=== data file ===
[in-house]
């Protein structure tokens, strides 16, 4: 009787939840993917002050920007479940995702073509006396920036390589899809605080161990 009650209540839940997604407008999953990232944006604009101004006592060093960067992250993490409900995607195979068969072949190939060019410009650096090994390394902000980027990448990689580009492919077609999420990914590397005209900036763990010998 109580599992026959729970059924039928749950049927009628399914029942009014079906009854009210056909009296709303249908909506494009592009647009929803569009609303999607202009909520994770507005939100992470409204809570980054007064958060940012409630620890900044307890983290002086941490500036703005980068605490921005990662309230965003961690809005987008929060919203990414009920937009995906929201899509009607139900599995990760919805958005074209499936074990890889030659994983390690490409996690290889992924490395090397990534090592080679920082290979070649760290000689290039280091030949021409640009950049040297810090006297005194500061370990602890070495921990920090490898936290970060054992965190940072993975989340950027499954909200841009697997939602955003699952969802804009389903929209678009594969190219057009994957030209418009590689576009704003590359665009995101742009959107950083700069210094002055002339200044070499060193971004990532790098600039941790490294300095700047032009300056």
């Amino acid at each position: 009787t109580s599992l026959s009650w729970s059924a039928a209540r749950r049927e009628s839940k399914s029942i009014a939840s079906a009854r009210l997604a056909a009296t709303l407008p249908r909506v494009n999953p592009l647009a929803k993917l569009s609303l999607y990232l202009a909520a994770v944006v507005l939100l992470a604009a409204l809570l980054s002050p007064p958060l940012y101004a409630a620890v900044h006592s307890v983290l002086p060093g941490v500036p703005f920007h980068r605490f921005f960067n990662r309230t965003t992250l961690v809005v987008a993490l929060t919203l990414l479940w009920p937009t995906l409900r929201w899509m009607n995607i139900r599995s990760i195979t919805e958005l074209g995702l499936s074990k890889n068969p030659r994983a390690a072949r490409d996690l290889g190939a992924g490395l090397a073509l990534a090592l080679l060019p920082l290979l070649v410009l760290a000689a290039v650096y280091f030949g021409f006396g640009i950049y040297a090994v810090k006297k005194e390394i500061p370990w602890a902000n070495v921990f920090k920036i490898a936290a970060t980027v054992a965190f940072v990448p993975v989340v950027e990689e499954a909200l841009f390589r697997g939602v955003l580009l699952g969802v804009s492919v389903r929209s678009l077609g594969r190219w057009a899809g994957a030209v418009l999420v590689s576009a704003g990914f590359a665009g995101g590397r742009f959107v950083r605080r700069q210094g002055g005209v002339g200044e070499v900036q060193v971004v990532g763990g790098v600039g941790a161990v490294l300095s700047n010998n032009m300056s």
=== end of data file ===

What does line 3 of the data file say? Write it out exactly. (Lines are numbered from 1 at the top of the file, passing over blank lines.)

């Amino acid at each position: 009787t109580s599992l026959s009650w729970s059924a039928a209540r749950r049927e009628s839940k399914s029942i009014a939840s079906a009854r009210l997604a056909a009296t709303l407008p249908r909506v494009n999953p592009l647009a929803k993917l569009s609303l999607y990232l202009a909520a994770v944006v507005l939100l992470a604009a409204l809570l980054s002050p007064p958060l940012y101004a409630a620890v900044h006592s307890v983290l002086p060093g941490v500036p703005f920007h980068r605490f921005f960067n990662r309230t965003t992250l961690v809005v987008a993490l929060t919203l990414l479940w009920p937009t995906l409900r929201w899509m009607n995607i139900r599995s990760i195979t919805e958005l074209g995702l499936s074990k890889n068969p030659r994983a390690a072949r490409d996690l290889g190939a992924g490395l090397a073509l990534a090592l080679l060019p920082l290979l070649v410009l760290a000689a290039v650096y280091f030949g021409f006396g640009i950049y040297a090994v810090k006297k005194e390394i500061p370990w602890a902000n070495v921990f920090k920036i490898a936290a970060t980027v054992a965190f940072v990448p993975v989340v950027e990689e499954a909200l841009f390589r697997g939602v955003l580009l699952g969802v804009s492919v389903r929209s678009l077609g594969r190219w057009a899809g994957a030209v418009l999420v590689s576009a704003g990914f590359a665009g995101g590397r742009f959107v950083r605080r700069q210094g002055g005209v002339g200044e070499v900036q060193v971004v990532g763990g790098v600039g941790a161990v490294l300095s700047n010998n032009m300056s």